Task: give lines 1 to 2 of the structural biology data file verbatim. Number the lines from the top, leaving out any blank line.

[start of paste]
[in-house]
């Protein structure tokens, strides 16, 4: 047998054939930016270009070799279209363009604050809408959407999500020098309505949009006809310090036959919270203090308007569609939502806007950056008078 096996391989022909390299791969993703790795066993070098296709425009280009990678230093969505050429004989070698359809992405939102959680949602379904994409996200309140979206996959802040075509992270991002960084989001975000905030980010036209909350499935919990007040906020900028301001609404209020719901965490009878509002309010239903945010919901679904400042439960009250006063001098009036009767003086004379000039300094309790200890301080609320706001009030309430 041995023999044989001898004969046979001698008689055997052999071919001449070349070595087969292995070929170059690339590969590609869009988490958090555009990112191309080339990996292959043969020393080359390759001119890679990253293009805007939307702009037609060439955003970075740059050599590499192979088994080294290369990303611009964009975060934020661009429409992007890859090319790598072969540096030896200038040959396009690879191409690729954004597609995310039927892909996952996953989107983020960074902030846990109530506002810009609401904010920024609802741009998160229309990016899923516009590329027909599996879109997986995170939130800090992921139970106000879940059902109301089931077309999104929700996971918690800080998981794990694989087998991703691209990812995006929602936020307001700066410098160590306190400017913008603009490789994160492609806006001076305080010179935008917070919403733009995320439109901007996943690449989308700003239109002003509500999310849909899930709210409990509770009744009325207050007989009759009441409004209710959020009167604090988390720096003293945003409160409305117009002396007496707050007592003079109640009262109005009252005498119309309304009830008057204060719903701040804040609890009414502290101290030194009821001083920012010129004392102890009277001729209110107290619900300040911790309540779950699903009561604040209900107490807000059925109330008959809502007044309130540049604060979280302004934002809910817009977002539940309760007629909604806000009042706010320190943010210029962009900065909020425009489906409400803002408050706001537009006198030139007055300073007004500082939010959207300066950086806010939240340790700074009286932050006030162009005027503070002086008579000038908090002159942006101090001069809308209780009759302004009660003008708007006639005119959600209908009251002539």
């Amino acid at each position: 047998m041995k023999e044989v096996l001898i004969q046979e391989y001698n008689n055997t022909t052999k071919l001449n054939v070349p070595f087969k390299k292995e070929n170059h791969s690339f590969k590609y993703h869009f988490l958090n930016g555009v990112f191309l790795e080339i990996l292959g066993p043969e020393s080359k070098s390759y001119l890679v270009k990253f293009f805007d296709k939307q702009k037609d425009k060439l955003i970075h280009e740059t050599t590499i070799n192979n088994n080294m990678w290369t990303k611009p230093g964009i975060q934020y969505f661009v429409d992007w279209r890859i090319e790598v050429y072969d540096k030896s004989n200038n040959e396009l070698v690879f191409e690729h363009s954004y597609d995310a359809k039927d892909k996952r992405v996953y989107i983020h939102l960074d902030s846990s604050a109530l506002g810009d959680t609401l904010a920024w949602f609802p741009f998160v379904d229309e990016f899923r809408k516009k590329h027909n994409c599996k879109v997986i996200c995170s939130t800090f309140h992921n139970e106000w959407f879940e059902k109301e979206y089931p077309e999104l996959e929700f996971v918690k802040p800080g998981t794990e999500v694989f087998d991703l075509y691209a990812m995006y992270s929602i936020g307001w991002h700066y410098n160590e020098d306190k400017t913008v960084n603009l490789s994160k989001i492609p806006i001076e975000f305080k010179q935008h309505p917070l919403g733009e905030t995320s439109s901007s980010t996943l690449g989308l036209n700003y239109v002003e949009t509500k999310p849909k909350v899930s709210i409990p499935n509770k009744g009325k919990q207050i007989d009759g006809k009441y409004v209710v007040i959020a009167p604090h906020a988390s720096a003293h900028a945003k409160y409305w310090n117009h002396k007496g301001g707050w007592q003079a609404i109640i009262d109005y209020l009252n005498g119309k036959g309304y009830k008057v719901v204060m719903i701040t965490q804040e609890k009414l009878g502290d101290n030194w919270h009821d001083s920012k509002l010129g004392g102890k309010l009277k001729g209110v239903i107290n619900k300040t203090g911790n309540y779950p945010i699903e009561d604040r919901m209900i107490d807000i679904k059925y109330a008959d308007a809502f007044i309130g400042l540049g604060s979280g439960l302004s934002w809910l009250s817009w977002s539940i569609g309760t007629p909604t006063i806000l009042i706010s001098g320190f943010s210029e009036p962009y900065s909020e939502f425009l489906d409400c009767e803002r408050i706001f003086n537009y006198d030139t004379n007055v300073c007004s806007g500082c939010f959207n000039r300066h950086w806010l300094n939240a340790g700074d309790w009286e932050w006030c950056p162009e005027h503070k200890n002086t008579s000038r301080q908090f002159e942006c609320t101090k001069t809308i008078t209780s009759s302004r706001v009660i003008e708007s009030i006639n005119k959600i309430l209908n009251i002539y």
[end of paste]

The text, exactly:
[in-house]
């Protein structure tokens, strides 16, 4: 047998054939930016270009070799279209363009604050809408959407999500020098309505949009006809310090036959919270203090308007569609939502806007950056008078 096996391989022909390299791969993703790795066993070098296709425009280009990678230093969505050429004989070698359809992405939102959680949602379904994409996200309140979206996959802040075509992270991002960084989001975000905030980010036209909350499935919990007040906020900028301001609404209020719901965490009878509002309010239903945010919901679904400042439960009250006063001098009036009767003086004379000039300094309790200890301080609320706001009030309430 041995023999044989001898004969046979001698008689055997052999071919001449070349070595087969292995070929170059690339590969590609869009988490958090555009990112191309080339990996292959043969020393080359390759001119890679990253293009805007939307702009037609060439955003970075740059050599590499192979088994080294290369990303611009964009975060934020661009429409992007890859090319790598072969540096030896200038040959396009690879191409690729954004597609995310039927892909996952996953989107983020960074902030846990109530506002810009609401904010920024609802741009998160229309990016899923516009590329027909599996879109997986995170939130800090992921139970106000879940059902109301089931077309999104929700996971918690800080998981794990694989087998991703691209990812995006929602936020307001700066410098160590306190400017913008603009490789994160492609806006001076305080010179935008917070919403733009995320439109901007996943690449989308700003239109002003509500999310849909899930709210409990509770009744009325207050007989009759009441409004209710959020009167604090988390720096003293945003409160409305117009002396007496707050007592003079109640009262109005009252005498119309309304009830008057204060719903701040804040609890009414502290101290030194009821001083920012010129004392102890009277001729209110107290619900300040911790309540779950699903009561604040209900107490807000059925109330008959809502007044309130540049604060979280302004934002809910817009977002539940309760007629909604806000009042706010320190943010210029962009900065909020425009489906409400803002408050706001537009006198030139007055300073007004500082939010959207300066950086806010939240340790700074009286932050006030162009005027503070002086008579000038908090002159942006101090001069809308209780009759302004009660003008708007006639005119959600209908009251002539």